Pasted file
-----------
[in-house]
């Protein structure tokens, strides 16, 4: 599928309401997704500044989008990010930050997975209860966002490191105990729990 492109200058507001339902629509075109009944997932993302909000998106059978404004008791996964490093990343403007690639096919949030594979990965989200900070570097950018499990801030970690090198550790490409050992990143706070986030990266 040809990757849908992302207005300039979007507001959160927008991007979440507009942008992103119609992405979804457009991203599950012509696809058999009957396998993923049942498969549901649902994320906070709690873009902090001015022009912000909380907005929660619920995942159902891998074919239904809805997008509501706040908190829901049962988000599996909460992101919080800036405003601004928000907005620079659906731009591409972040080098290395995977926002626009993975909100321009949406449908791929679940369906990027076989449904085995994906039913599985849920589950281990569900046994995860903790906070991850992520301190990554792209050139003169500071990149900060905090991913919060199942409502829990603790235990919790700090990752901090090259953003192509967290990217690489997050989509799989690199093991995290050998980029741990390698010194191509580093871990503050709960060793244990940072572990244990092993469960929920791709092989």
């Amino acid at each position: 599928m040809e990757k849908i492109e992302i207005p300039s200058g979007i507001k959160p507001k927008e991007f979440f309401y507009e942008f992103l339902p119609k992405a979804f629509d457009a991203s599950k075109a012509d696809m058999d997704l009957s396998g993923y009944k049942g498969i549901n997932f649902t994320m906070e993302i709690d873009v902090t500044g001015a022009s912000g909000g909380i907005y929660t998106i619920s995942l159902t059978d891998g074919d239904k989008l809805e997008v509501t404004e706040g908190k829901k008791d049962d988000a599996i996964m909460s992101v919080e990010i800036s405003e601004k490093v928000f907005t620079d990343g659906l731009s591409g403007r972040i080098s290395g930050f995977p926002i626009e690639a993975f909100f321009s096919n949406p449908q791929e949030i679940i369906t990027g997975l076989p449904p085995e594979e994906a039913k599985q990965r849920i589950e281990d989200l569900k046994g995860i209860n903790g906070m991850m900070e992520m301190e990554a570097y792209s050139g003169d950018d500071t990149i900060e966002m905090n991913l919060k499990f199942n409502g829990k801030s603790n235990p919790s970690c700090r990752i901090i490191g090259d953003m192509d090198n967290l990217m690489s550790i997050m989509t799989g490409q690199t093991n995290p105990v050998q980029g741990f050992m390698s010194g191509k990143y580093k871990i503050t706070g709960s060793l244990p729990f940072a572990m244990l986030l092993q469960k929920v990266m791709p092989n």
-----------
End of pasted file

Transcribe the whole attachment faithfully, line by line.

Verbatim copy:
[in-house]
């Protein structure tokens, strides 16, 4: 599928309401997704500044989008990010930050997975209860966002490191105990729990 492109200058507001339902629509075109009944997932993302909000998106059978404004008791996964490093990343403007690639096919949030594979990965989200900070570097950018499990801030970690090198550790490409050992990143706070986030990266 040809990757849908992302207005300039979007507001959160927008991007979440507009942008992103119609992405979804457009991203599950012509696809058999009957396998993923049942498969549901649902994320906070709690873009902090001015022009912000909380907005929660619920995942159902891998074919239904809805997008509501706040908190829901049962988000599996909460992101919080800036405003601004928000907005620079659906731009591409972040080098290395995977926002626009993975909100321009949406449908791929679940369906990027076989449904085995994906039913599985849920589950281990569900046994995860903790906070991850992520301190990554792209050139003169500071990149900060905090991913919060199942409502829990603790235990919790700090990752901090090259953003192509967290990217690489997050989509799989690199093991995290050998980029741990390698010194191509580093871990503050709960060793244990940072572990244990092993469960929920791709092989």
């Amino acid at each position: 599928m040809e990757k849908i492109e992302i207005p300039s200058g979007i507001k959160p507001k927008e991007f979440f309401y507009e942008f992103l339902p119609k992405a979804f629509d457009a991203s599950k075109a012509d696809m058999d997704l009957s396998g993923y009944k049942g498969i549901n997932f649902t994320m906070e993302i709690d873009v902090t500044g001015a022009s912000g909000g909380i907005y929660t998106i619920s995942l159902t059978d891998g074919d239904k989008l809805e997008v509501t404004e706040g908190k829901k008791d049962d988000a599996i996964m909460s992101v919080e990010i800036s405003e601004k490093v928000f907005t620079d990343g659906l731009s591409g403007r972040i080098s290395g930050f995977p926002i626009e690639a993975f909100f321009s096919n949406p449908q791929e949030i679940i369906t990027g997975l076989p449904p085995e594979e994906a039913k599985q990965r849920i589950e281990d989200l569900k046994g995860i209860n903790g906070m991850m900070e992520m301190e990554a570097y792209s050139g003169d950018d500071t990149i900060e966002m905090n991913l919060k499990f199942n409502g829990k801030s603790n235990p919790s970690c700090r990752i901090i490191g090259d953003m192509d090198n967290l990217m690489s550790i997050m989509t799989g490409q690199t093991n995290p105990v050998q980029g741990f050992m390698s010194g191509k990143y580093k871990i503050t706070g709960s060793l244990p729990f940072a572990m244990l986030l092993q469960k929920v990266m791709p092989n």